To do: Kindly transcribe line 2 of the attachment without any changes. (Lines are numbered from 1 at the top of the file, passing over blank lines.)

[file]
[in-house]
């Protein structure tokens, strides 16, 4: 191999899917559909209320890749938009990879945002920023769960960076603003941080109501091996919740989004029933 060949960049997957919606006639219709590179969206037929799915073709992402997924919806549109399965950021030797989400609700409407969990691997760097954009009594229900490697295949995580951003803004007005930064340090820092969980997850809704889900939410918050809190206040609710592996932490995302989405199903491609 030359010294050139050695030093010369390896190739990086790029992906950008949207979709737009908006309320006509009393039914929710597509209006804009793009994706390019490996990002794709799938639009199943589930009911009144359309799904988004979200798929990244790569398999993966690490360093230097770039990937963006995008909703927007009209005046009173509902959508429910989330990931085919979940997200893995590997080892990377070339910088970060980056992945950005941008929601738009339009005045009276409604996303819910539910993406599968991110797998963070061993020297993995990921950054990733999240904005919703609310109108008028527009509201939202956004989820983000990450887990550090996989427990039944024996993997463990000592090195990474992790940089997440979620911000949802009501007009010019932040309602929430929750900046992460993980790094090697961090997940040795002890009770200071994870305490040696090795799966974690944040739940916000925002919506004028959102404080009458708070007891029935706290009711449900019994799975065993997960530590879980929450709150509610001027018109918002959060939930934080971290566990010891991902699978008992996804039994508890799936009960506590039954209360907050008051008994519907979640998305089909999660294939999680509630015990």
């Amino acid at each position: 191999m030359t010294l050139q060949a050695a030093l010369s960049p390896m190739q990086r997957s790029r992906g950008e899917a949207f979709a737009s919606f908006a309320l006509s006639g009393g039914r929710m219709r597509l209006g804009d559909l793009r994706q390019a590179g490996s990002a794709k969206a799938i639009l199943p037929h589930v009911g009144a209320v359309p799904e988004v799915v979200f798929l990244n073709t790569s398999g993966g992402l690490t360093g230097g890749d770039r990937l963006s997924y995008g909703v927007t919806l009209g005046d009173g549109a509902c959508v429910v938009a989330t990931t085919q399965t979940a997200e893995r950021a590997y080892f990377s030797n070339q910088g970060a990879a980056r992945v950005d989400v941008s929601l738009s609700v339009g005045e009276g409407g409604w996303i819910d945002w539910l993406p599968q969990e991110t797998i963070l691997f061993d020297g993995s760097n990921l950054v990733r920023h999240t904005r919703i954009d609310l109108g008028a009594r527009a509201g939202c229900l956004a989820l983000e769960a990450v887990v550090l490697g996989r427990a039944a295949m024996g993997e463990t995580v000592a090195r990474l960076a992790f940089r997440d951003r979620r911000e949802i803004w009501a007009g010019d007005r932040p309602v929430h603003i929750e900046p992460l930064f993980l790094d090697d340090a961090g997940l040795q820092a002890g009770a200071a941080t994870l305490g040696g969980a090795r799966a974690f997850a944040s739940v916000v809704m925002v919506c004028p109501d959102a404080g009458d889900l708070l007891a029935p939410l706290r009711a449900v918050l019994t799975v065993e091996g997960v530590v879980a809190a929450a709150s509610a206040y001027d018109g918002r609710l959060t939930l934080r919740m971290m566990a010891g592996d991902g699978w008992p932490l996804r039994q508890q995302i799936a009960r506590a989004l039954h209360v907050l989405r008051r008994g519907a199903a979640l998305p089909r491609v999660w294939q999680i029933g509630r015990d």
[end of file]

């Protein structure tokens, strides 16, 4: 191999899917559909209320890749938009990879945002920023769960960076603003941080109501091996919740989004029933 060949960049997957919606006639219709590179969206037929799915073709992402997924919806549109399965950021030797989400609700409407969990691997760097954009009594229900490697295949995580951003803004007005930064340090820092969980997850809704889900939410918050809190206040609710592996932490995302989405199903491609 030359010294050139050695030093010369390896190739990086790029992906950008949207979709737009908006309320006509009393039914929710597509209006804009793009994706390019490996990002794709799938639009199943589930009911009144359309799904988004979200798929990244790569398999993966690490360093230097770039990937963006995008909703927007009209005046009173509902959508429910989330990931085919979940997200893995590997080892990377070339910088970060980056992945950005941008929601738009339009005045009276409604996303819910539910993406599968991110797998963070061993020297993995990921950054990733999240904005919703609310109108008028527009509201939202956004989820983000990450887990550090996989427990039944024996993997463990000592090195990474992790940089997440979620911000949802009501007009010019932040309602929430929750900046992460993980790094090697961090997940040795002890009770200071994870305490040696090795799966974690944040739940916000925002919506004028959102404080009458708070007891029935706290009711449900019994799975065993997960530590879980929450709150509610001027018109918002959060939930934080971290566990010891991902699978008992996804039994508890799936009960506590039954209360907050008051008994519907979640998305089909999660294939999680509630015990």